6.
Mobley BC, McKenney JK, Bangs CD, Callahan K, Yeom KW, Schneppenheim R, et al. Loss of SMARCB1/INI1 expression in poorly differentiated chordomas. Acta Neuropathol 2010;120:745-53.  Back to cited text no. 6
    
7.
Meis JM, Raymond AK, Evans HL, Charles RE, Giraldo AA. “Dedifferentiated” chordoma. A clinicopathologic and immunohistochemical study of three cases. Am J Surg Pathol 1987;11:516-25.  Back to cited text no. 7
    
8.
Meis JM. Dedifferentiated chordoma. In: Rosen PP, Fechner RE, editors. Pathology Annual, Part 1. Vol. 26. California: Appleton and Lange; 1991. p. 37-62.  Back to cited text no. 8
    
9.
Saito A, Hasegawa T, Shimoda T, Toda G, Hirohashi S, Tajima G, et al. Dedifferentiated chordoma: A case report. Jpn J Clin Oncol 1998;28:766-71.  Back to cited text no. 9
    
10.
Kim SC, Cho W, Chang UK, Youn SM. Two cases of dedifferentiated chordoma in the sacrum. Korean J Spine 2015;12:230-4.  Back to cited text no. 10
    
11.
Vujovic S, Henderson S, Presneau N, Odell E, Jacques TS, Tirabosco R, et al. Brachyury, a crucial regulator of notochordal development, is a novel biomarker for chordomas. J Pathol 2006;209:157-65.  Back to cited text no. 11
    
12.
Rekhi B, Sable M, Jambhekar NA. Histopathological, immunohistochemical and molecular spectrum of myoepithelial tumours of soft tissues. Virchows Arch 2012;461:687-97.  Back to cited text no. 12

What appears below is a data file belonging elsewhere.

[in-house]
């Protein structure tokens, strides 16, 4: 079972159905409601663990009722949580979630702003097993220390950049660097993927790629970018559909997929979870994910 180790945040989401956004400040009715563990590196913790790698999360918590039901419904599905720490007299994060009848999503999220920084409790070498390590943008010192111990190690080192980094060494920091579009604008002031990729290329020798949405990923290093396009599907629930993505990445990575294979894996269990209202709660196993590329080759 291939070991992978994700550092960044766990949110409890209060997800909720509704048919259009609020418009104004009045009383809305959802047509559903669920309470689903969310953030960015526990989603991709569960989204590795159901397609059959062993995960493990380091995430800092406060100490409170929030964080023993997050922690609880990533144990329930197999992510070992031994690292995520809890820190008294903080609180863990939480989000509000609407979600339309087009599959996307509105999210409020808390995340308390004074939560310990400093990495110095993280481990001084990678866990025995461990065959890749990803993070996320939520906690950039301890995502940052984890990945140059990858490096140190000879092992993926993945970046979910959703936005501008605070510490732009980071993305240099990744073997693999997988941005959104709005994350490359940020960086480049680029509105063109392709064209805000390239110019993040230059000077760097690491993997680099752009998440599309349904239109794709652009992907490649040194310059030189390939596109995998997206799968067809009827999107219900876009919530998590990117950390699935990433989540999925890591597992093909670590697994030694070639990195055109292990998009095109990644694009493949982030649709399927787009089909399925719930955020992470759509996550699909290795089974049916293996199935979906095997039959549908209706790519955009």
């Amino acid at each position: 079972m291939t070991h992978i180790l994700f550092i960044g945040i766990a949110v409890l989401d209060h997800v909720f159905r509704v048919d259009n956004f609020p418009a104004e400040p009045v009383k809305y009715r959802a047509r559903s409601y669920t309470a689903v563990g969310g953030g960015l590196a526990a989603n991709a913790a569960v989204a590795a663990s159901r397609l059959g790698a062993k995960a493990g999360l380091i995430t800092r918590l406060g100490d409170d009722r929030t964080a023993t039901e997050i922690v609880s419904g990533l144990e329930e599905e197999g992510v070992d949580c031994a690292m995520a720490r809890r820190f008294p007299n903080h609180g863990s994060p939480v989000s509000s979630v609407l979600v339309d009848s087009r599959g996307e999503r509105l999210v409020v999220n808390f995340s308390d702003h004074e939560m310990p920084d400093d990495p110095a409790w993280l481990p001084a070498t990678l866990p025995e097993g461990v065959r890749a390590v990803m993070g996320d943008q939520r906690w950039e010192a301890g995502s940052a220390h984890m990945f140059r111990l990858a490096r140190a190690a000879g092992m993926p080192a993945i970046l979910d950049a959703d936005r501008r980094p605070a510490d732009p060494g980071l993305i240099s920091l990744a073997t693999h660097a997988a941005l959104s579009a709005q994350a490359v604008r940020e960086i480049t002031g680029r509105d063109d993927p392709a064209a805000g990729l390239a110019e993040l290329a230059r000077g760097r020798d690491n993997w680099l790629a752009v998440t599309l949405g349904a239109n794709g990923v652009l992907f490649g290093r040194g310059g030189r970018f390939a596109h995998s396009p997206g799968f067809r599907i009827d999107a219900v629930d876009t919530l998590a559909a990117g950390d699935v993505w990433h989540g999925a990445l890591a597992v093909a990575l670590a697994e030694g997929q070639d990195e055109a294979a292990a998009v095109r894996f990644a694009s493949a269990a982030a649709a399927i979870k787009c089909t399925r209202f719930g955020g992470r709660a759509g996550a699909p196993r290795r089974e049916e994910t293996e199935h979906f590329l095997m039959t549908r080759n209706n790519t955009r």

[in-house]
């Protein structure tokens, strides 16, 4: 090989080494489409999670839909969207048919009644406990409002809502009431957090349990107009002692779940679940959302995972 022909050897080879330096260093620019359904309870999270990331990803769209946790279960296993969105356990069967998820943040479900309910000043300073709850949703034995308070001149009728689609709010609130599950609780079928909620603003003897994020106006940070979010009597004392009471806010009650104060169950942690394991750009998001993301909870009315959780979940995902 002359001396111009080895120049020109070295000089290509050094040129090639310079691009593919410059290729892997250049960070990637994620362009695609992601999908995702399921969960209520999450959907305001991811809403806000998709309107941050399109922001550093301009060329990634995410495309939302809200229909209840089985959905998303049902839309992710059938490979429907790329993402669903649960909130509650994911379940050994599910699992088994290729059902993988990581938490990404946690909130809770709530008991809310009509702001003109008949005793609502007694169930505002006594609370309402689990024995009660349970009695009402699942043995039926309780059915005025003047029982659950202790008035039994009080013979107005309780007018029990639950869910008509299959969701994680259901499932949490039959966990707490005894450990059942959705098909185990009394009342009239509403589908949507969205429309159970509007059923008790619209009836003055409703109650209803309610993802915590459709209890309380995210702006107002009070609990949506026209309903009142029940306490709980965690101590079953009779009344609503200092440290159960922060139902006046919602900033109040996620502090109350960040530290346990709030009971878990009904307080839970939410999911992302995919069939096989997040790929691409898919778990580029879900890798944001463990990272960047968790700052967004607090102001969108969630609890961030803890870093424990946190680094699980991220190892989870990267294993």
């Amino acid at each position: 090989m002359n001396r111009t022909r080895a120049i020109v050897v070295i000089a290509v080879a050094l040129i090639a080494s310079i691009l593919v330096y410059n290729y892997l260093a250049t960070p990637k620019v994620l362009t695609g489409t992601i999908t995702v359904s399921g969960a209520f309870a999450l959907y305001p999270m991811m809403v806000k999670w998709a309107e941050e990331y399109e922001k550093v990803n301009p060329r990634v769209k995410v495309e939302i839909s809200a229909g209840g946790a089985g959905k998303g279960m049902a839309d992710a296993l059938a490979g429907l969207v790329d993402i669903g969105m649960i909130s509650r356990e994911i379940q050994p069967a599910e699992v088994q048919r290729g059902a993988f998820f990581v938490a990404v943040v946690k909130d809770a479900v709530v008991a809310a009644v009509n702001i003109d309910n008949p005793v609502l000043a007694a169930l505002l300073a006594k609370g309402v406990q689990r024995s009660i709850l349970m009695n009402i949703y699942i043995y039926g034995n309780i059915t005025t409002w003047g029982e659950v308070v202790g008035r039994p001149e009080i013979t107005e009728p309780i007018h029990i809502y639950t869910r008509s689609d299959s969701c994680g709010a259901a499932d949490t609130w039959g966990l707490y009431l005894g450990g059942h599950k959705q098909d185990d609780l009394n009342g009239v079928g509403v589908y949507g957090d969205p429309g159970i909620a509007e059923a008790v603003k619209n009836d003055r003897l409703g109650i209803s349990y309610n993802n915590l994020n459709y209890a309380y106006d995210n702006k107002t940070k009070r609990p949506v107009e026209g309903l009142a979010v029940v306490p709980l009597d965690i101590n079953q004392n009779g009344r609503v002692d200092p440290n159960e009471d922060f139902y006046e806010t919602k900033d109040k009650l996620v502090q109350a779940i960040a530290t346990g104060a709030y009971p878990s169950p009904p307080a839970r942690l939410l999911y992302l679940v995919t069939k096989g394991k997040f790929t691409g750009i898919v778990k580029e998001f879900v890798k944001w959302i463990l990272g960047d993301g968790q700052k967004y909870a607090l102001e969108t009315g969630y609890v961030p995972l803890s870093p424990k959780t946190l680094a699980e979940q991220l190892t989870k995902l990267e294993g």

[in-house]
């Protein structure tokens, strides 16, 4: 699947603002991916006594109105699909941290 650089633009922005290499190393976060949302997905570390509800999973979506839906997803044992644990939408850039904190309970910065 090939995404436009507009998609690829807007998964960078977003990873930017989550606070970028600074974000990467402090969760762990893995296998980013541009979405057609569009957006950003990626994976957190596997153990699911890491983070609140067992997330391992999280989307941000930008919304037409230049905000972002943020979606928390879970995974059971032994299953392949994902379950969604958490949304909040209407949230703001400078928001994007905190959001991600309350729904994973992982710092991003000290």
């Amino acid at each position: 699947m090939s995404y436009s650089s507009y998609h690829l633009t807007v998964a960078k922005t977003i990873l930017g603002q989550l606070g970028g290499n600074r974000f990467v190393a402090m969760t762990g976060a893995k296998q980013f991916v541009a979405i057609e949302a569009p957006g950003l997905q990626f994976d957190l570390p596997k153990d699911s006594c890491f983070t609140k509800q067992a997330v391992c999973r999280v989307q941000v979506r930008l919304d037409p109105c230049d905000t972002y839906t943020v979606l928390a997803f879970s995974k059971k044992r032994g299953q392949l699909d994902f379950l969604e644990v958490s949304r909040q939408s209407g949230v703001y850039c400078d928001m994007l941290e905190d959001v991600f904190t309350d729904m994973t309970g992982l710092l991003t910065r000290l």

13.
Unni KK, editor. Chordoma. In: Dahlin's Bone Tumors: General Aspects and Data on 11,087 Cases. 5th ed. New York: Lippincott-Raven; 1996. p. 291-305.  Back to cited text no. 13
    
14.
Hornick JL, Fletcher CD. Myoepithelial tumors of soft tissue: A clinicopathologic and immunohistochemical study of 101 cases with evaluation of prognostic parameters. Am J Surg Pathol 2003;27:1183-96.  Back to cited text no. 14
    
15.
Chugh R, Tawbi H, Lucas DR, Biermann JS, Schuetze SM, Baker LH, et al. Chordoma: The nonsarcoma primary bone tumor. Oncologist 2007;12:1344-50.  Back to cited text no. 15
    
16.
Hanna SA, Tirabosco R, Amin A, Pollock RC, Skinner JA, Cannon SR, et al. Dedifferentiated chordoma: A report of four cases arising 'de novo'. J Bone Joint Surg Br 2008;90:652-6.  Back to cited text no. 16
    

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Correspondence Address:
Bharat Rekhi
Department of Surgical Pathology, Room Number: 818, 8th Floor, Annex Building, Tata Memorial Hospital, Dr. E Borges Road, Parel, Mumbai - 400 012, Maharashtra
India
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Source of Support: None, Conflict of Interest: None


DOI: 10.4103/IJPM.IJPM_409_16

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    Figures

  [Figure 1], [Figure 2], [Figure 3], [Figure 4], [Figure 5]
 
 
    Tables

  [Table 1], [Table 2]